What We’re Reading

LUCY BURDETTE: Ok Reds, time to restock the TBR piles! The past month has been so hectic, with a cross country trip to visit the new grandbaby, lots of Friends of the Key West Library work, and my own work too. I have been reading though–especially on that plane trip. (It kept my mind off the prospect of virus particles circulating…). In the department of Francophile lit, I enjoyed THE KEEPER OF HAPPY ENDINGS by Barbara Davis about a family of women who made magical wedding gowns, and LOVE AMONG THE RECIPES by Carol M. Cram, Paris and food–what else to say?

I also finished Mia Manansala’s ARSENIC AND ADOBO, a charming foodie cozy set in the restaurant of a Filipino family, and at the exact opposite end of the spectrum, BLACKTOP WASTELAND by S. A. Cosby. That book is a wow–the tension, the pace, the violence, the writing! Our pal Barbara Ross interviewed Sean for our Friends’ speaker series–you’ll want to listen in!

At the moment, I’m reading THE MAN WHO DIED TWICE, by Richard Osman. I’m late to this phenomenon–what a hoot! (You'll also see some upcoming reads in that stack of mine.)


Next up in my TBR pile are books my daughters gave me for Christmas. Looking forward to Elizabeth Strout’s OH WILLIAM! (her OLIVE KITTERIDGE is one of my favorites of all time) and Susan Orleans essay collection ON ANIMALS. 

Then moving on to Lee McIntyre’s THE ART OF GOOD AND EVIL. I read an early version of this book years ago and I am really looking forward to seeing it newly polished. Lee is a philosopher and the questions he raises in his writing set his mysteries in a class by themselves. Is crime ever justified?  I can’t wait to see what he does with that fundamental question.

RHYS BOWEN: I haven’t had much time for reading, recovering from fifteen guests for Christmas and then proof reads for one book, polishing the next Royal Spyness and then starting on the next stand alone. Then the reading I’ve done is almost all blurbs—one of which I thought was fantastic. It’s called Widowland by C J Carey (who also wrote a Berlin series as Jane Thynne that was really good). It has been published in UK but will be released here in May, I believe. 

The story has the same feel as The Handmaid’s Tale—dystopia, women suffering. The premise is that England surrendered to Germany in WWII and now life is regulated with awful punishments. Widows are at the bottom rung of society because they are no longer useful. But maybe they are cleverly plotting against the government. Great tension and lots to think about!

HANK PHILLIPPI RYAN: I am on such a run of incredible books!  I just finished Adele Parks’ WOMAN LAST SEEN–Adele is amazing. Brilliant book.  Another definite absolute must read is Janice Hallett’s THE APPEAL. One of the cleverest most intriguing books I have ever read–it’s all in emails and documents, and my first thought was “NO I am NOT reading this.” But I had to, to do an interview with the author, and I am still thinking about it. She is a genius, and completely deconstructs the way we look at storytelling. It’s almost–interactive. Read it, you’ll see what I mean. And I cannot wait for her next book, The Twyford Code.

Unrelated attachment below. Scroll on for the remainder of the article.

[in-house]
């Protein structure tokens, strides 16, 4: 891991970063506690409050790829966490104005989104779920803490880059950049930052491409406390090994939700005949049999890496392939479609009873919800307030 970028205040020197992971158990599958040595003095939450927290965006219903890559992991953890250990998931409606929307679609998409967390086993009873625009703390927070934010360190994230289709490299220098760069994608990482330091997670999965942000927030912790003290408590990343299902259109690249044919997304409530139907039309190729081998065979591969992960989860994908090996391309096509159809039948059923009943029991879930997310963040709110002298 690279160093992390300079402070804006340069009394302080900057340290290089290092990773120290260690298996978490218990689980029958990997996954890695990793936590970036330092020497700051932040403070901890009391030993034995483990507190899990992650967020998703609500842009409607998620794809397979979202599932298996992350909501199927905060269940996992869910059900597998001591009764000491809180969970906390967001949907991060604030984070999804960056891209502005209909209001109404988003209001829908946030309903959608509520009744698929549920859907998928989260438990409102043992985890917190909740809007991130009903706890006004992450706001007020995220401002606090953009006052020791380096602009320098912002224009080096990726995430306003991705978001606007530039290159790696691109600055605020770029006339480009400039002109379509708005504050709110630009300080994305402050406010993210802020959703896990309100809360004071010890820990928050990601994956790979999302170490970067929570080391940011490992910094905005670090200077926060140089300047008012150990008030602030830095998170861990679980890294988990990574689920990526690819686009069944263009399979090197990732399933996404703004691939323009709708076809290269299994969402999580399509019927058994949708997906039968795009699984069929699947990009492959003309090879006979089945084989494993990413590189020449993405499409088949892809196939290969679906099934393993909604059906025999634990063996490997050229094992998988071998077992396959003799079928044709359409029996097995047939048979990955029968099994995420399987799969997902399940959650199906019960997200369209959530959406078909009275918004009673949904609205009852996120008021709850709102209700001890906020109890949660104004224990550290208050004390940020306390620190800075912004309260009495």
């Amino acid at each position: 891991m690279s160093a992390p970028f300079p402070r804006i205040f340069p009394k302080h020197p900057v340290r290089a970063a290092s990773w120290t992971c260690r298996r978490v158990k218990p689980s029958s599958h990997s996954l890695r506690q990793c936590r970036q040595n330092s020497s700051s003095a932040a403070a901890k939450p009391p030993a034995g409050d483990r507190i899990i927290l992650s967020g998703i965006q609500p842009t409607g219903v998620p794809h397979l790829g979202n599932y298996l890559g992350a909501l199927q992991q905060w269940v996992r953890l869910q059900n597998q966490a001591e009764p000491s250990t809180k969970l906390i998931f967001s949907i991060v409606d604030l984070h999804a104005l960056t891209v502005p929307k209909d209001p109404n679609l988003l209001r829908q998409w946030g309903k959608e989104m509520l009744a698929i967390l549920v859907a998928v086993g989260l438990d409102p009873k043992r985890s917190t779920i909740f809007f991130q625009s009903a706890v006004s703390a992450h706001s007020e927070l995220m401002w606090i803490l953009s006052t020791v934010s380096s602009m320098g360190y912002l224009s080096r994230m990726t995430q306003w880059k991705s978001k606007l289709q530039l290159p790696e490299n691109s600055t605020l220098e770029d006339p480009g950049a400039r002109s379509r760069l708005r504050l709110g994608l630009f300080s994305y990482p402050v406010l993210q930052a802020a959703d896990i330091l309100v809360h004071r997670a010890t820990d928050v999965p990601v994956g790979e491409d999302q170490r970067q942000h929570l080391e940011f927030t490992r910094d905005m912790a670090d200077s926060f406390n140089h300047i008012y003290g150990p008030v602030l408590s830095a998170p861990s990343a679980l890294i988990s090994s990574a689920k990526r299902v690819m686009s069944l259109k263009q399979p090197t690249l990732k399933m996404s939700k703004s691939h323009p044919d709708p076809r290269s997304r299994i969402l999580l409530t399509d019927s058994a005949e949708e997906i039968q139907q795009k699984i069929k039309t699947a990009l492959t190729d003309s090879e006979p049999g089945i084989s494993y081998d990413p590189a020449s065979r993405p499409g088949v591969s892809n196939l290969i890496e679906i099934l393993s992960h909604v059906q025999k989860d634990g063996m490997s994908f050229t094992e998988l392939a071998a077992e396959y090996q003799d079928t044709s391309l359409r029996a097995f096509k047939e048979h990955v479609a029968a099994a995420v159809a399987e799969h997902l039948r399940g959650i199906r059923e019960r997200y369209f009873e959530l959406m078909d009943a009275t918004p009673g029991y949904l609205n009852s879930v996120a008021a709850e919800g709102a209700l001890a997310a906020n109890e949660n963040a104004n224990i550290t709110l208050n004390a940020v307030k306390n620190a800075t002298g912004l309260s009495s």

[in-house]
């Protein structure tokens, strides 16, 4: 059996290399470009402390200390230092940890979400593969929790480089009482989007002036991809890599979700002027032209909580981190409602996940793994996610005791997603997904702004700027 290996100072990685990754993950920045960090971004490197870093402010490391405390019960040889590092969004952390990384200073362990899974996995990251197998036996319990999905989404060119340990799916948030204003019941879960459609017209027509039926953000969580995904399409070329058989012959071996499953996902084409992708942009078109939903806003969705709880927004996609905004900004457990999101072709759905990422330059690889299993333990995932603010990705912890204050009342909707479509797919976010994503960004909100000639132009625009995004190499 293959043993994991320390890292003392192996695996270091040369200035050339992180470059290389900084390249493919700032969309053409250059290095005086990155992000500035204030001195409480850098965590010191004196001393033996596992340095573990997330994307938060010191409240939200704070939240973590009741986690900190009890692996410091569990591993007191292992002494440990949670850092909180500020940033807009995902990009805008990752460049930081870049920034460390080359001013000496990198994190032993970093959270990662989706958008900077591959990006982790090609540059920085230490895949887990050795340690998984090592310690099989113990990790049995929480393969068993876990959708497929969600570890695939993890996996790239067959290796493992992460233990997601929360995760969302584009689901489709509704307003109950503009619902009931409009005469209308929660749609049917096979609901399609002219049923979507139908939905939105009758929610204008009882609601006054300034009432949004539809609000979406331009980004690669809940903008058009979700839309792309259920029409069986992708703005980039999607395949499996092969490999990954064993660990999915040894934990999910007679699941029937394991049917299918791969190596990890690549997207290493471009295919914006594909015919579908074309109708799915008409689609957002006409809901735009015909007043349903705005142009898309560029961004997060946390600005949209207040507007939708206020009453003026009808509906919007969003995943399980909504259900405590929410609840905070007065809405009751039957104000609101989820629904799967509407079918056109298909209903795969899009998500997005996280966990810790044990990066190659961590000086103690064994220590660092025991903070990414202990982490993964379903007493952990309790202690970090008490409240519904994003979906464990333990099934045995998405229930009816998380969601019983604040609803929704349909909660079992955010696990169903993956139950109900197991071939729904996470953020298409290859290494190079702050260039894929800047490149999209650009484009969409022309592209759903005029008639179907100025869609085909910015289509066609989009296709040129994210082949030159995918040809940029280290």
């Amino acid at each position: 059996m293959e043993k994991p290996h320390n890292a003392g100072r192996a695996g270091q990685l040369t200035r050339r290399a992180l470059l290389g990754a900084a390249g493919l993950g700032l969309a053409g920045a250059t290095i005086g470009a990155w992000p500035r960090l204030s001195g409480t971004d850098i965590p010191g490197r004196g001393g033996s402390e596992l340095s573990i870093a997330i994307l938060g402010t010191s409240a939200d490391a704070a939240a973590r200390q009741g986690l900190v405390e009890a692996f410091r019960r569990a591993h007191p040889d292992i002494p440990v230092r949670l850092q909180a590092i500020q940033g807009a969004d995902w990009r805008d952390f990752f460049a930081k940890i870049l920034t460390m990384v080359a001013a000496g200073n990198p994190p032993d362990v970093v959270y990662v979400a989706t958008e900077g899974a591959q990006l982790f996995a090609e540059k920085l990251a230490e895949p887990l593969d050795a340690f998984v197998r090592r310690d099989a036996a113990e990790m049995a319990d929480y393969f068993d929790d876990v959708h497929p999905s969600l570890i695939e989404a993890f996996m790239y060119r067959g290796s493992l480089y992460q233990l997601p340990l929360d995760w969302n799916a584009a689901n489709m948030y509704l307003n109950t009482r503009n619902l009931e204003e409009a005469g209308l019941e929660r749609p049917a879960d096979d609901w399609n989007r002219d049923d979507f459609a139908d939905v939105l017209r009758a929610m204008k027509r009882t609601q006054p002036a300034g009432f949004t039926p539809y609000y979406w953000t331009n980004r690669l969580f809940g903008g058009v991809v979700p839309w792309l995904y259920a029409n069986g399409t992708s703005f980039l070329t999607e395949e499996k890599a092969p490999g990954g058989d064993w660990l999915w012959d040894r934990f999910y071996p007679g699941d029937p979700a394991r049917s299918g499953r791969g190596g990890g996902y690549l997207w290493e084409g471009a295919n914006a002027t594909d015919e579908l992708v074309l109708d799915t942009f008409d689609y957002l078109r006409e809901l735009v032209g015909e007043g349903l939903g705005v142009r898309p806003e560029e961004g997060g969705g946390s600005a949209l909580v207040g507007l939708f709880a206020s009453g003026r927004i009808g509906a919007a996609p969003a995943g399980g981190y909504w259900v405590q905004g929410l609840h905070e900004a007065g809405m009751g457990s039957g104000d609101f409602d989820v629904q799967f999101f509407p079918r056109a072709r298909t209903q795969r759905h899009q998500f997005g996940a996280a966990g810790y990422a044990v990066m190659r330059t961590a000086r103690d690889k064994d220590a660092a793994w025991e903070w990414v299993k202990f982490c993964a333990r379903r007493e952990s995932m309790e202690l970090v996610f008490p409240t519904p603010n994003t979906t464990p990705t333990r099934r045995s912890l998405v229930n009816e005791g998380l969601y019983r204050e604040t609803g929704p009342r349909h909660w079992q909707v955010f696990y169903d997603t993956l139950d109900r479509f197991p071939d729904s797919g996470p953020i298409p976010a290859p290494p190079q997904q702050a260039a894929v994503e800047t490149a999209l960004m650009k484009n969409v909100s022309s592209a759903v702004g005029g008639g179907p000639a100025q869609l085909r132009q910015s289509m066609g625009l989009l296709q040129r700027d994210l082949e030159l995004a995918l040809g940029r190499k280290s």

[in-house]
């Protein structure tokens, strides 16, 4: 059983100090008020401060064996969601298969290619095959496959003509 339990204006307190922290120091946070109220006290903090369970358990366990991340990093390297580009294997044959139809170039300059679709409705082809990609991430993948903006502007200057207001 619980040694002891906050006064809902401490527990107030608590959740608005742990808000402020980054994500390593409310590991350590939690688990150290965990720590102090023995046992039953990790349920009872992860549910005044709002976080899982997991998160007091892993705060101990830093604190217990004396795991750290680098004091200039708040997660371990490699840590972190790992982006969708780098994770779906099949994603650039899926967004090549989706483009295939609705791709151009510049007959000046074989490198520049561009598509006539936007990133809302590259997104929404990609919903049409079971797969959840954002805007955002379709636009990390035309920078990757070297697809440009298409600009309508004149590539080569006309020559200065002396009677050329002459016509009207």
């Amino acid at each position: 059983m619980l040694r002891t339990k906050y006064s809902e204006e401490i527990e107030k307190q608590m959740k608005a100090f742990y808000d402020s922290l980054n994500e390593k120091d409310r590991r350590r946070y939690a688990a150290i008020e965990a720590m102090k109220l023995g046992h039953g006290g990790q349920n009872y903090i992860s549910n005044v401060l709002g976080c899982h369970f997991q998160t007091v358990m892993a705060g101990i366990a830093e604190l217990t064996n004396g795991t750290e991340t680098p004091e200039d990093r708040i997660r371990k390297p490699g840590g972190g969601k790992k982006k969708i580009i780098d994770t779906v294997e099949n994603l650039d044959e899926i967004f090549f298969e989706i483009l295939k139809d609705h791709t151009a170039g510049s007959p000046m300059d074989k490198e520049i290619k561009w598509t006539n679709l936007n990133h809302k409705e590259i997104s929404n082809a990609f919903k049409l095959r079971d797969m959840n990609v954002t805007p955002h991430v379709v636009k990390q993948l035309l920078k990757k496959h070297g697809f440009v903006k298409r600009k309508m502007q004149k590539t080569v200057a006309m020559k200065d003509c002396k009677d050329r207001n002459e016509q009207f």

I am now in the happy midst of THE DEPARTMENT OF RARE BOOKS AND SPECIAL COLLECTIONS by Eva Jurzyk. And as you can tell by the title, it’s sort of quirky Agatha Christie meets The Midnight Library. I love it. And: do not miss THE MAID  by Nita Prose. So so so good! A locked room mystery in a grand hotel–and the main character is the most charmingly unique person ever.

DEBORAH CROMBIE: I'm afraid I'm writing writing writing so am hardly reading at all at the moment. My treat at the end of the day is a chapter or two of Rhys's GOD REST YE ROYAL GENTLEMEN, which I saved for a Christmas read and am just now getting to! Such fun!

Next up in my to-read stack are Karen Odden's DOWN A DARK RIVER and Richard Osman's THE THURSDAY MURDER CLUB. And I have on order the new Charles Todd Ian Rutledge novel, A GAME OF FEAR, the new Stephanie Barron Jane Austen, JANE AND THE YEAR WITHOUT A SUMMER (out Tuesday!), and the new Elly Griffith's Ruth Galloway book, THE LOCKED ROOM, which is just out in the UK. It doesn't publish in the US until June and I didn't want to wait, so ordered it from the UK.

JENN McKINLAY: SO many great books! I’m listening to PROJECT HAIL MARY by Andy Weir - it’s brilliant - the narrator makes the story so incredibly engaging. I’m reading LOVE HYPOTHESIS by Ali Hazelwood and so far it’s ridiculously charming, THE SEVEN HUSBANDS OF EVELYN HUGO by Taylor Jenkins Reid and, as always, I am blown away by her writing, and rounding it all out, I just started Hot and Sour Suspects by Vivien Chien and it is perfection because Vivien is just that good.

JULIA SPENCER-FLEMING: I need to subscribe to some publisher’s newsletters or something, because I am hopelessly behind on what mysteries and thrillers are coming out and when. Right now, my nonfiction read is THE BRIGHT AGES: A New History of Medieval Europe by Matthew Gabriel and David M. Perry. It’s a fascinating, well-told survey of the recent scholarship which reveals Europe in the Middle Ages was far more sophisticated and globally connected than we’ve all been told. My fiction right now is a re-read: MURDER IN AN ENGLISH VILLAGE by my friend Jessica Ellicott. If you like Rhys’s Lady Georgie books or Carola Dunn’s Daisy Dalrymple mysteries, you will love Jess’s Beryl and Edwina series. Finally, my audiobook is DEEP WORK by Cal Newport, pursuant to my word of the year, which was DEEP!

How about you Reds, what are you reading?

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